Managing Holiday Stress During Your Recovery

Managing Holiday Stress During Your Recovery

Managing Holiday Stress During Your Recovery

Holiday stress can be damaging to your mental health and bring challenges to your recovery. During the holiday season, be mindful of your stress levels. You might have to scale back your celebration or take a short break from the holiday celebration if you are feeling overwhelmed. Your mental health must be prioritized over holiday traditions. If holiday traditions are important to you, consider rescheduling them when you’ll be better able to manage your mental health needs.

Managing Holiday Stress

The stress of the holidays can worsen your mental health symptoms. It can make you feel fatigued, fuel your anxiety, and affect your mood. However, you can mitigate holiday stress by taking care of yourself. Don’t add stress to your plate by eating unhealthily, not getting enough sleep, or ignoring your physical or mental health needs. It’s important to be especially mindful during the holiday season.

Make sure to take time to check in with yourself. When you find yourself feeling aggravated, use HALT, a self-reflection tool, to find out if you are feeling Hungry, Angry, Lonely, or Tired. Whatever the conclusion of your emotional assessment may be, you must accept your feelings and react accordingly. Be prepared to set your holiday errands aside to take care of your mental health. Just because it’s the holiday season doesn’t mean you have to perfect the art of decorating or gift-getting. It’s okay to be a “grinch” and opt out of holiday celebrations if you need some time to heal.

Setting Boundaries With Relatives

Your traditions with your friends and family create holiday expectations. While tradition can foster connection, it can also fuel stress. Some traditions take time, like making a favorite holiday dish. Others take money, like going to see the Nutcracker or another holiday play. If you are feeling overwhelmed by the holidays, you might have to scale back some holiday traditions, even if it disappoints your relatives.

Your family might be understanding of your holiday stress and need to pull back on certain holiday traditions. Some family members may offer to help mitigate your stress, while others might feel the same holiday pressure and be thankful that you spoke up. If your relatives aren’t as accepting, you’ll have to be adamant about your decision. Set a boundary of what traditions you do and don’t have the time and emotional energy to participate in. You can suggest moving a celebratory holiday tradition to a different time of year, so you and your family members don’t have to miss out on it completely.

Take a Break Away From Holiday Stress

You are not required to dedicate the entire month of December to celebrate the holiday. Allow yourself to take a break from wrapping gifts, searching for recipes, and hanging up decorations. Plan a few days of the month to be self-care days. You can use these self-care days to focus on your mental and physical health needs. For instance, if you’re feeling lethargic, you might prioritize your self-care day for exercising. Maybe you feel discombobulated from all the holiday activities and want to use your self-care day to organize your calendar.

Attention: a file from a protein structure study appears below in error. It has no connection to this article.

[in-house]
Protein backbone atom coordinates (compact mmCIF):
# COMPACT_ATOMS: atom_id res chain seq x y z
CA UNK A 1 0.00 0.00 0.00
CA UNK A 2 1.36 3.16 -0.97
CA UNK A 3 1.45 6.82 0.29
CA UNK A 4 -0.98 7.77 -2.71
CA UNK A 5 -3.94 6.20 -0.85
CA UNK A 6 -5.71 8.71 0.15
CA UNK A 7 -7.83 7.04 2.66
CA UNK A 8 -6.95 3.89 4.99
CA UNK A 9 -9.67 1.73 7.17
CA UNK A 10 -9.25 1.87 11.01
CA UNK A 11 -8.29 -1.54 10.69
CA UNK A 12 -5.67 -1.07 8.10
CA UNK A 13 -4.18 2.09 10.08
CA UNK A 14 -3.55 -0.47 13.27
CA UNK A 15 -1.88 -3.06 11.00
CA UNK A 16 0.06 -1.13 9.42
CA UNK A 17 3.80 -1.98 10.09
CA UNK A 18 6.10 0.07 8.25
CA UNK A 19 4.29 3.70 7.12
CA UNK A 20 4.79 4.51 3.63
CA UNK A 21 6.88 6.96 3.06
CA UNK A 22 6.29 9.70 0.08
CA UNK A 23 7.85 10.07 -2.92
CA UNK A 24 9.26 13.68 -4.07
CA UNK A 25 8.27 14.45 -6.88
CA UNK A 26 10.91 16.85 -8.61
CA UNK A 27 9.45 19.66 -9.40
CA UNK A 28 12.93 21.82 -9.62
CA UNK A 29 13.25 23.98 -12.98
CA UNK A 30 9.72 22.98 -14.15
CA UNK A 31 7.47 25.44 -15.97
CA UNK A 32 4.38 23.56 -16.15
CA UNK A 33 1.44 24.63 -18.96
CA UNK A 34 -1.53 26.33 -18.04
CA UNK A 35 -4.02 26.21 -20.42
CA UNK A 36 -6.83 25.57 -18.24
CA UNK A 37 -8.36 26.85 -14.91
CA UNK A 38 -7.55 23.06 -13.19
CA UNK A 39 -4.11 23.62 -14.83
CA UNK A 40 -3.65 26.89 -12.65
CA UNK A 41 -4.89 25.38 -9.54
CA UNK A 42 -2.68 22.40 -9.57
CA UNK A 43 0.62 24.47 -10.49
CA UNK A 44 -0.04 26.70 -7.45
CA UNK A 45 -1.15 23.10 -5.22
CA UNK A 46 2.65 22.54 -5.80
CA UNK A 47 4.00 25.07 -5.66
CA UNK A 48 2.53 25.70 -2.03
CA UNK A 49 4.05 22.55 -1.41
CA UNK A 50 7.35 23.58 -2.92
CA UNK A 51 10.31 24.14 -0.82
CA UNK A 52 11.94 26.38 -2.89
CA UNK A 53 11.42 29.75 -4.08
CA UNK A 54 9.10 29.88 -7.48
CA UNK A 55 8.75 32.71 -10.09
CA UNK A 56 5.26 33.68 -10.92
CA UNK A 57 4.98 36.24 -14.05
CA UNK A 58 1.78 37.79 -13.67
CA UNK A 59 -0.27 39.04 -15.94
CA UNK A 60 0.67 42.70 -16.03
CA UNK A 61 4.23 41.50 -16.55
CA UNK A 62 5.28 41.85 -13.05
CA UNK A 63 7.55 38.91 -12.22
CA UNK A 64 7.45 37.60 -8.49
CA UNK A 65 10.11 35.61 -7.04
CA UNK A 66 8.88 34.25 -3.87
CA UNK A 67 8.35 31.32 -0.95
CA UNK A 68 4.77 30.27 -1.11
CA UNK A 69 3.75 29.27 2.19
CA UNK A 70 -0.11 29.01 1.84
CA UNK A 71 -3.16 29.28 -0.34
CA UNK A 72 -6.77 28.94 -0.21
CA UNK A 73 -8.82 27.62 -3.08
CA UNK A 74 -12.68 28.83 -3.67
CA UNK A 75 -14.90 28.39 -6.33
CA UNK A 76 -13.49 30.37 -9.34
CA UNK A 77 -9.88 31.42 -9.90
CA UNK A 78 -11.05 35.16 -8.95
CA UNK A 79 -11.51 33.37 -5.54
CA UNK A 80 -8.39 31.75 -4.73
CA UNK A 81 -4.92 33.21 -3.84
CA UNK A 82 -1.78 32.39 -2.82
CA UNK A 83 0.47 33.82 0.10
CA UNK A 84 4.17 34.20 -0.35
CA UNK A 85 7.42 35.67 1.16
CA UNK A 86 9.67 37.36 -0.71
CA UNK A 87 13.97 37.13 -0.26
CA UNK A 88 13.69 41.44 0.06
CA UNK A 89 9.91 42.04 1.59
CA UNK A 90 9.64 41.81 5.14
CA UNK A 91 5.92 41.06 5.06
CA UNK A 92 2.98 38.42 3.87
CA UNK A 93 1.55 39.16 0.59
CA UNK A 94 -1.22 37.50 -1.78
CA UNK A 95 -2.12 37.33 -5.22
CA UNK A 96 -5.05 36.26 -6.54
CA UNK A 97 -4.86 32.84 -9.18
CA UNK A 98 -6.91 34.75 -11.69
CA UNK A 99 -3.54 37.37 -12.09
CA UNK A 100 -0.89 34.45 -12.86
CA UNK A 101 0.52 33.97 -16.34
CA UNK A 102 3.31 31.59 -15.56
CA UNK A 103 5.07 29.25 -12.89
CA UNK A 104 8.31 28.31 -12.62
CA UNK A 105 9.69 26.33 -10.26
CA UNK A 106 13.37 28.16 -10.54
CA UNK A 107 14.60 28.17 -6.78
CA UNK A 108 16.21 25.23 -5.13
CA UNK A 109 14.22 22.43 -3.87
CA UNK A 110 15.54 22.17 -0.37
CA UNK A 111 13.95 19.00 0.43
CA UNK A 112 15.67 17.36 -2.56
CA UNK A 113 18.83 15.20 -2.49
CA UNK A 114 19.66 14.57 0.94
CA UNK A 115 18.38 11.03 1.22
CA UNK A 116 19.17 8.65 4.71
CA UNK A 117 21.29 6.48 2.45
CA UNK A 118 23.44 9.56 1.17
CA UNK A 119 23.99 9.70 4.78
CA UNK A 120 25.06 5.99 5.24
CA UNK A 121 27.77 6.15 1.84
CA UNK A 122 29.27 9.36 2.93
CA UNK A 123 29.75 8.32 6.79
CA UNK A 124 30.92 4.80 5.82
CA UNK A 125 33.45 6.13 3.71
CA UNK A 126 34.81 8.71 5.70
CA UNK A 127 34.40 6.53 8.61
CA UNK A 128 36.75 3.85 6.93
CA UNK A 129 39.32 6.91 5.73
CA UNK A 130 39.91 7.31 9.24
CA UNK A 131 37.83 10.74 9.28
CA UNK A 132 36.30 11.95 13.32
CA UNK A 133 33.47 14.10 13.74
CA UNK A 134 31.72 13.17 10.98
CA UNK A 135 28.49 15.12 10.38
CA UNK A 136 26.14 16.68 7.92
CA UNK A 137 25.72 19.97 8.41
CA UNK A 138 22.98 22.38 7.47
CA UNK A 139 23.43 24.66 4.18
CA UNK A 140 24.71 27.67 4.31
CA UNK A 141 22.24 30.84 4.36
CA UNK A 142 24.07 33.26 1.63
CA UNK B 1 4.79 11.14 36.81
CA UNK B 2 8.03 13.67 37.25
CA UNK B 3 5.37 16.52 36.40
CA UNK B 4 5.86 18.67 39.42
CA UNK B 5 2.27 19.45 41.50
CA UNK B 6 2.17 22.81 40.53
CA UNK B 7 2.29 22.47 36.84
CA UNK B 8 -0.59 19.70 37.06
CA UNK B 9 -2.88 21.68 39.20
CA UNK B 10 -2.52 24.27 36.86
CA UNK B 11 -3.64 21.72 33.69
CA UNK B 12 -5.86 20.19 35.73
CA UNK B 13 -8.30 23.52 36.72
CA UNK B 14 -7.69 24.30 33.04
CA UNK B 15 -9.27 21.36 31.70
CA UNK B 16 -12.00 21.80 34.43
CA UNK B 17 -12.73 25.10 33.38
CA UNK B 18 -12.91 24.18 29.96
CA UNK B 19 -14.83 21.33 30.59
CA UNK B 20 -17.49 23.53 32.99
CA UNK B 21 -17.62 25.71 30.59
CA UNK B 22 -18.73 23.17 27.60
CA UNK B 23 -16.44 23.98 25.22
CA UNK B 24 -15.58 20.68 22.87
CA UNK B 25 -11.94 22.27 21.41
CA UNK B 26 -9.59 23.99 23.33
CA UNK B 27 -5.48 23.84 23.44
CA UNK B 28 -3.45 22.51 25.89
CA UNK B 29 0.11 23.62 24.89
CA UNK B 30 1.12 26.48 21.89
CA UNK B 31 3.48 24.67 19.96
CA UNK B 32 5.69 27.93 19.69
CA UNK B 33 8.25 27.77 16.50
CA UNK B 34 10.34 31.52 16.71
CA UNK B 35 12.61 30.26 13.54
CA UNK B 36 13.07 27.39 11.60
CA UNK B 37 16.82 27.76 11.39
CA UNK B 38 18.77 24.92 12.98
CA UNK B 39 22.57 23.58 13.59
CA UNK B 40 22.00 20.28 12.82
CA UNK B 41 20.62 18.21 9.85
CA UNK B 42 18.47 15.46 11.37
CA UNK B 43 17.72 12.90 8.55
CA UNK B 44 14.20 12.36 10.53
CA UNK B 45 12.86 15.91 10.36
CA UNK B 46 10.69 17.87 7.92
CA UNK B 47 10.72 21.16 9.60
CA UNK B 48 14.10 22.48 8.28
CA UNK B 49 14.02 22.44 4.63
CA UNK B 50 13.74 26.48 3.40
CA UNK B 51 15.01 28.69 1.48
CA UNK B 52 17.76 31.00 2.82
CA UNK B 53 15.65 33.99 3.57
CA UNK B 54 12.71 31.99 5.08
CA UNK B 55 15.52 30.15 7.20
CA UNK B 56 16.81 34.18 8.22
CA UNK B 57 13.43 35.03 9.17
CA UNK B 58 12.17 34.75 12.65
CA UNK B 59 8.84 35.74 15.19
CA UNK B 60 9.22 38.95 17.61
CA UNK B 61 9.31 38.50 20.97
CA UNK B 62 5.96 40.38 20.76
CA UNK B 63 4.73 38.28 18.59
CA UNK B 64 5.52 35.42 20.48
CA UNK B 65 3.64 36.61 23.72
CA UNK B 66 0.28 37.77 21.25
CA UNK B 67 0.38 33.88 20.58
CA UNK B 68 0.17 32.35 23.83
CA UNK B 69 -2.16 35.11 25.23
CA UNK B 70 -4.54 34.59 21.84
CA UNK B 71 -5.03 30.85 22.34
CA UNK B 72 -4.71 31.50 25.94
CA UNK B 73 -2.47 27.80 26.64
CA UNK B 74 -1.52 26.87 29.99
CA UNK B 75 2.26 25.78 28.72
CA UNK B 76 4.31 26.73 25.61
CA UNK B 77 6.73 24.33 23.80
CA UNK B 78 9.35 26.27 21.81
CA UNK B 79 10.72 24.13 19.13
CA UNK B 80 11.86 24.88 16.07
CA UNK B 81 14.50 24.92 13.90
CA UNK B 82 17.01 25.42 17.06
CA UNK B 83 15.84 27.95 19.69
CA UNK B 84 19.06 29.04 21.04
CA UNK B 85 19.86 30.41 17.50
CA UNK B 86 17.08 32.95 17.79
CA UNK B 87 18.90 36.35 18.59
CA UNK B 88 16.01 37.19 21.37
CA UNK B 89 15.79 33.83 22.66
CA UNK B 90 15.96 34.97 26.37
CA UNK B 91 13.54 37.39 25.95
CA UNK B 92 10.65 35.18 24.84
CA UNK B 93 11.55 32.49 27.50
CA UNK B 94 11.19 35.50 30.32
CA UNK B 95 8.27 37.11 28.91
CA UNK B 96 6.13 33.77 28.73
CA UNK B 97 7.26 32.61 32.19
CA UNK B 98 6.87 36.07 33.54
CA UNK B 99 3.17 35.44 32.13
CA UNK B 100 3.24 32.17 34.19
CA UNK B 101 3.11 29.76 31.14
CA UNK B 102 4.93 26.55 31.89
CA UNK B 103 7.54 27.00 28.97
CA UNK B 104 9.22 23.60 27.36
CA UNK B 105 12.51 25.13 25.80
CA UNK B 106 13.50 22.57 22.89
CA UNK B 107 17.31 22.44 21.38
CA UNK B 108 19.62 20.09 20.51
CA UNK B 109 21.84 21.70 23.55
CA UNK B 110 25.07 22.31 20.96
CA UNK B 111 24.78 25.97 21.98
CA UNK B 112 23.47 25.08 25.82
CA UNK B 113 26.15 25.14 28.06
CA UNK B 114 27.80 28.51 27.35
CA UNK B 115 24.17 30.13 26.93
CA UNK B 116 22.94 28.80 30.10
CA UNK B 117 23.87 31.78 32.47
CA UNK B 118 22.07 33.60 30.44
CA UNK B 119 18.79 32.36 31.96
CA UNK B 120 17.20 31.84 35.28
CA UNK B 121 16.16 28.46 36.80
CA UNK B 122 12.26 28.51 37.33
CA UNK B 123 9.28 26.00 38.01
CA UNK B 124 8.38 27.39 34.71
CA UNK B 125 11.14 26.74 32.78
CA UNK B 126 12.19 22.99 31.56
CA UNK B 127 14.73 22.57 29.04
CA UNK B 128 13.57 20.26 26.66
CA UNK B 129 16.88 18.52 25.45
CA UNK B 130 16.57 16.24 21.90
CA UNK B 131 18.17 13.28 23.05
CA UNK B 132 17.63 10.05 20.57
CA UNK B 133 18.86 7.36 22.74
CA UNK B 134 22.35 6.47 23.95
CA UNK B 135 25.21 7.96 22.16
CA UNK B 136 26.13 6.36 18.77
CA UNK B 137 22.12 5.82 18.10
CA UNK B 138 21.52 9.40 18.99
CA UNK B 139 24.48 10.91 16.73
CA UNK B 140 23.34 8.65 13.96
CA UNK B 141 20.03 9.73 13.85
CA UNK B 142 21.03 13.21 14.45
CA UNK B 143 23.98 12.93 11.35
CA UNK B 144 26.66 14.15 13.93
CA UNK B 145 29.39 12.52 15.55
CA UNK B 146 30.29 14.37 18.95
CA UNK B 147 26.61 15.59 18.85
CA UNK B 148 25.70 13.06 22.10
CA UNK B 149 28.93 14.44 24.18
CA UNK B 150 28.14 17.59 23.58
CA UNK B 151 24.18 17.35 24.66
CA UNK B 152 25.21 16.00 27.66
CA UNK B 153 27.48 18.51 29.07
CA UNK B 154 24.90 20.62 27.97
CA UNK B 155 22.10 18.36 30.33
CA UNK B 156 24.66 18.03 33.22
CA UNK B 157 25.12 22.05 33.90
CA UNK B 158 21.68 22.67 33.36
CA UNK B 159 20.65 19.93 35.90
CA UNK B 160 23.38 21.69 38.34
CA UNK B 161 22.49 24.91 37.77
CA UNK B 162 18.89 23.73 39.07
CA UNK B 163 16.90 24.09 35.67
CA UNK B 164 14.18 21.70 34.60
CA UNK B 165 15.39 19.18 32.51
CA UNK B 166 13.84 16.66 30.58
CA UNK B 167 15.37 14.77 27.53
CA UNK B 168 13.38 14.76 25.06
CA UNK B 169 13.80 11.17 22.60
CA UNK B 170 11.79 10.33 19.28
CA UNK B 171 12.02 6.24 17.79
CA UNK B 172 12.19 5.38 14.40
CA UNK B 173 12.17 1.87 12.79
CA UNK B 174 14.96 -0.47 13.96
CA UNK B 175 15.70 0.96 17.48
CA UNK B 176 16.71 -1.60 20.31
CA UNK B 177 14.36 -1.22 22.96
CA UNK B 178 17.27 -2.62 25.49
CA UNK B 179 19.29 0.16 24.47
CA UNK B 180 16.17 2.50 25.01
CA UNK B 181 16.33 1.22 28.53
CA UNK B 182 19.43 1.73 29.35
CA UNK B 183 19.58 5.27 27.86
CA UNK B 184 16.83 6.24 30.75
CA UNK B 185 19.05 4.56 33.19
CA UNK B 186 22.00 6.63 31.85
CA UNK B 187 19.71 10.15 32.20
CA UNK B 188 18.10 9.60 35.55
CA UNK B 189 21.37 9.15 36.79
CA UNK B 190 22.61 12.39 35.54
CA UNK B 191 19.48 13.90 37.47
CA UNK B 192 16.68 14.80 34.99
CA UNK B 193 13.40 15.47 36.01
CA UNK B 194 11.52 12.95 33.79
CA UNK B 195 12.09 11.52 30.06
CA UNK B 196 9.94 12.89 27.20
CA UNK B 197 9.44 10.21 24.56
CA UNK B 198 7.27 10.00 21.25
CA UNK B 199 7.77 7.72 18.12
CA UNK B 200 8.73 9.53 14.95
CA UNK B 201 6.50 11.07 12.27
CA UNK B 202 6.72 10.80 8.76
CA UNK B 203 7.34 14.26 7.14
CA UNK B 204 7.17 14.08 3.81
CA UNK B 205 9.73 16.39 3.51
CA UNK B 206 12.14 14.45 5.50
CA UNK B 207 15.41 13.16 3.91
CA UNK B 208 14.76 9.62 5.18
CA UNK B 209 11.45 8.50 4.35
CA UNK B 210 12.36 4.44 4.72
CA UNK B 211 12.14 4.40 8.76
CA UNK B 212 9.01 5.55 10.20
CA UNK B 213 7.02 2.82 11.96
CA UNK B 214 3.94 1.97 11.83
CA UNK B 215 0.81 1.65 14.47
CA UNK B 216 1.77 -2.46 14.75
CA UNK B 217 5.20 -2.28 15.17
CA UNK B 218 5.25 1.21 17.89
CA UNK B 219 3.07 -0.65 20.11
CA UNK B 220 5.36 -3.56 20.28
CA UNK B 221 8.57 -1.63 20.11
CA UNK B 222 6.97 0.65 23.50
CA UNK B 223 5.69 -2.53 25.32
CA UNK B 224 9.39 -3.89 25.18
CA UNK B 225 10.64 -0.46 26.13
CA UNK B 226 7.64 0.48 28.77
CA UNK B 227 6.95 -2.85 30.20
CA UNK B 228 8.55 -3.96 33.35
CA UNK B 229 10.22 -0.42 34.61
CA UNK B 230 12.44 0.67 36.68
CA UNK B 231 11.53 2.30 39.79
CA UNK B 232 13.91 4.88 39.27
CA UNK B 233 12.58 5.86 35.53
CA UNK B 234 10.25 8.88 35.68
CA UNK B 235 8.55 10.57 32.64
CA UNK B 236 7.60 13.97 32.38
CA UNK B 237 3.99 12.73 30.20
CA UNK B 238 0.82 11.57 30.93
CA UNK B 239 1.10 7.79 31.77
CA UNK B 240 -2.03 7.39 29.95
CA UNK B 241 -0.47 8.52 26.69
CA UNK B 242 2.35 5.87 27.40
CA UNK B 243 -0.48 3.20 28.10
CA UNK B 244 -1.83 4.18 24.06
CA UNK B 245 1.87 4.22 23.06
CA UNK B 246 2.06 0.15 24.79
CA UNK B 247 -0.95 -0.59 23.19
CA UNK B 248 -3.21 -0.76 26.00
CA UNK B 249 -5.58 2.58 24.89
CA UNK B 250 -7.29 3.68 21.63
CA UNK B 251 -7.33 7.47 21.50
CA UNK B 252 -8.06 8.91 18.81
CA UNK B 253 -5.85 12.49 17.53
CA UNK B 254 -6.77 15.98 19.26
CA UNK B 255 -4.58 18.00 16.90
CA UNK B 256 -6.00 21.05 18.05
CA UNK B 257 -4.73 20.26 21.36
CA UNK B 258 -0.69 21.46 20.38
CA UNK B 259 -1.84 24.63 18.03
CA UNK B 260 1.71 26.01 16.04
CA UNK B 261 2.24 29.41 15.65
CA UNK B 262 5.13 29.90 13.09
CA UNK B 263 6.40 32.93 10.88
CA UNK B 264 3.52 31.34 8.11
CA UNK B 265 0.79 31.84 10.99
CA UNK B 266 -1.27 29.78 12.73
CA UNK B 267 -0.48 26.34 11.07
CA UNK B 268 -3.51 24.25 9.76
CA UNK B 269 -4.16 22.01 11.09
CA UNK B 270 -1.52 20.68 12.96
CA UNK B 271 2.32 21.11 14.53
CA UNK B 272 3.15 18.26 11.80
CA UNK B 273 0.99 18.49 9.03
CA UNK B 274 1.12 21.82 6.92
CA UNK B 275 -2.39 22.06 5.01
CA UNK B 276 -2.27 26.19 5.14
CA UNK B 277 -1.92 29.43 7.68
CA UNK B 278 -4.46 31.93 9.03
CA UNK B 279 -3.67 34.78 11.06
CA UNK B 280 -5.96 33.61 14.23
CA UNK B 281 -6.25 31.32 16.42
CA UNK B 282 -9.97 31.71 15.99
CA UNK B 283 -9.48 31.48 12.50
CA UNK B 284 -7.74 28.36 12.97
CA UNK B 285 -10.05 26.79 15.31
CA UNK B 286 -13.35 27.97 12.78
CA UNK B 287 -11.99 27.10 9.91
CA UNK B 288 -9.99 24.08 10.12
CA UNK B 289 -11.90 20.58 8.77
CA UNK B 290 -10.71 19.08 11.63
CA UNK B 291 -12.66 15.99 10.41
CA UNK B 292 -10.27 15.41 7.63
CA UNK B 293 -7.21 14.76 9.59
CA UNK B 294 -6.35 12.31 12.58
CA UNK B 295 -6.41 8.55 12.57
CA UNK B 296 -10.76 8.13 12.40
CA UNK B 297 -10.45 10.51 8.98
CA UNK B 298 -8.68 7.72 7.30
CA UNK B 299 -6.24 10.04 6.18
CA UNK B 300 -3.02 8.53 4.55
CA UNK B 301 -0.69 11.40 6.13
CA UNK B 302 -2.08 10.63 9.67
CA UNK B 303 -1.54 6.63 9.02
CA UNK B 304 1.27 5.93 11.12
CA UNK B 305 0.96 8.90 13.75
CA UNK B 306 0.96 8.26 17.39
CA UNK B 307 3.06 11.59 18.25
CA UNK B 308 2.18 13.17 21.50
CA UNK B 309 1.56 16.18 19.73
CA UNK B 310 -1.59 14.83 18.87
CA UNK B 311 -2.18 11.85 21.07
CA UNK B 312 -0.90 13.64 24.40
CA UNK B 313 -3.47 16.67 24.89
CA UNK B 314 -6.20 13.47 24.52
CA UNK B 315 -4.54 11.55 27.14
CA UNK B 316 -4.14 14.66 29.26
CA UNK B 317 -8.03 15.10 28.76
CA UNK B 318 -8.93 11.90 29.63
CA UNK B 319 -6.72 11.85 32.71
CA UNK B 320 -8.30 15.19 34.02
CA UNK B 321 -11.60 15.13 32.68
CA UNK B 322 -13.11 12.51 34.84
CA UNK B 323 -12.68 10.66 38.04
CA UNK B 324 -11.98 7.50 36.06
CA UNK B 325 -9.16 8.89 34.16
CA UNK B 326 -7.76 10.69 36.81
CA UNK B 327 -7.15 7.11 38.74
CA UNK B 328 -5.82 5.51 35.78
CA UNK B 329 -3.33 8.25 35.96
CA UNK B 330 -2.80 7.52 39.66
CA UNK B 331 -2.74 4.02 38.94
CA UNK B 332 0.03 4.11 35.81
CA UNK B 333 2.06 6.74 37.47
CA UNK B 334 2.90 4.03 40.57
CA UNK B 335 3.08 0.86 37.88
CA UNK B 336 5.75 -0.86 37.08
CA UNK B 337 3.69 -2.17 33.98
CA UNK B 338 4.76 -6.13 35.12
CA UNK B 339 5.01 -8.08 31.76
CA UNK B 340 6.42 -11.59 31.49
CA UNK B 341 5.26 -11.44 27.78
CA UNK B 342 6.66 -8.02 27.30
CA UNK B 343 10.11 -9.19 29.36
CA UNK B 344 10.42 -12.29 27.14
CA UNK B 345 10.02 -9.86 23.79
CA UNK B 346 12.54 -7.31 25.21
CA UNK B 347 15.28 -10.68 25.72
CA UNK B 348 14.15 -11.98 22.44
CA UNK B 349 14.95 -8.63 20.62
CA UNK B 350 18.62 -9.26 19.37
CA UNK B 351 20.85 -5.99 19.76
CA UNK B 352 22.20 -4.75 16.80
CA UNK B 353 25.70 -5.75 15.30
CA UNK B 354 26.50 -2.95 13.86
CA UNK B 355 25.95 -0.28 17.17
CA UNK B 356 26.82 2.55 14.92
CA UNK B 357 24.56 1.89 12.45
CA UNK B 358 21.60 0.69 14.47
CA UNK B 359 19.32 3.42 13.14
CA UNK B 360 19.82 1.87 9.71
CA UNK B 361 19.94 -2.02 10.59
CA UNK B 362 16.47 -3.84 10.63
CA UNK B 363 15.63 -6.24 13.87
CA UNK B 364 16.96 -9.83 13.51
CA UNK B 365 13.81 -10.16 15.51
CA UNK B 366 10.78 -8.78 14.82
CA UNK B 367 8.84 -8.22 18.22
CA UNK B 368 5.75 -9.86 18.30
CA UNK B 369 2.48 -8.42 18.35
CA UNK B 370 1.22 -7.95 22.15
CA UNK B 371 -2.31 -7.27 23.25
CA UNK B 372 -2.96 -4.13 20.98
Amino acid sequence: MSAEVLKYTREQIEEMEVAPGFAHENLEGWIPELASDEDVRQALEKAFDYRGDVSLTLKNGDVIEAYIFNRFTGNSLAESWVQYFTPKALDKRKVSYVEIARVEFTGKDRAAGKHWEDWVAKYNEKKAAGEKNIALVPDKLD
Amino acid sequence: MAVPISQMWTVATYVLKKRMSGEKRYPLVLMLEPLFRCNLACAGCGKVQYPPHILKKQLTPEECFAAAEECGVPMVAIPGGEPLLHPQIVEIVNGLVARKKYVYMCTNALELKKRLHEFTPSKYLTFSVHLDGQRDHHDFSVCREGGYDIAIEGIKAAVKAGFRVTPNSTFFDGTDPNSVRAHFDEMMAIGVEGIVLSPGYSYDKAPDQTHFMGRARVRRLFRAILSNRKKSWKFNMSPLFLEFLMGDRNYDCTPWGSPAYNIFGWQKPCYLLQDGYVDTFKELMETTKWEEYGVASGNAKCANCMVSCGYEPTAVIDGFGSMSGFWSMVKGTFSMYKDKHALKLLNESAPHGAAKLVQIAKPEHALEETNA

Sometimes a self-care day means practicing relaxation. Take the time to meditate so you can process any feelings that you may have been pushing aside due to the holiday rush. Guided meditations can help you relax both your body and mind. It can help you focus on your thoughts one at a time, making them easier to process. Yoga and meditation also lend themselves to the practice of mindfulness. Be present with yourself, others, and your surroundings. On your self-care day, do something that will bring you joy, like reading your favorite book by an open fire or watching your favorite movie with a cup of hot chocolate.

Simplify the Elaborate

Your tree doesn’t need to be perfect. It’s okay to scale back your decorations, schedule, and the number of gifts your buy. You don’t need to outdo yourself every holiday. Stay within your financial, emotional, and physical means. Don’t be afraid to repeat a holiday sweater, skip your work holiday party, or tighten your budget for gifts.

Consider putting up a smaller tree this year or a holiday wreath instead. Allow yourself to use some shortcuts in your holiday cooking. Not everything has to be from scratch. You can also delegate some holiday tasks to other people who will be celebrating with you. For example, you can simplify gift wrapping by using reusable gift bags. The holiday season is supposed to be a time of joy to spend with your loved ones. If you spend the holiday stressing out about the details, you will be too stressed to participate in the holiday celebration meaningfully.

It’s important to have relaxation techniques and emotional management tools on hand for the holiday season. You have to prioritize your mental health to maintain a successful recovery. Restoration Recovery Center can teach you the skills you need to mitigate holiday stress. We offer modalities such as yoga and meditation, which can be useful tools for managing stress. We understand that all of our patients are complex individuals, and we will work with you to create a treatment plan specific to your needs. If you or someone you know is struggling with substance use, please call (888) 290-0925 to learn how we can help you achieve long-term sobriety through treatments that focus on the body, mind, and spirit.

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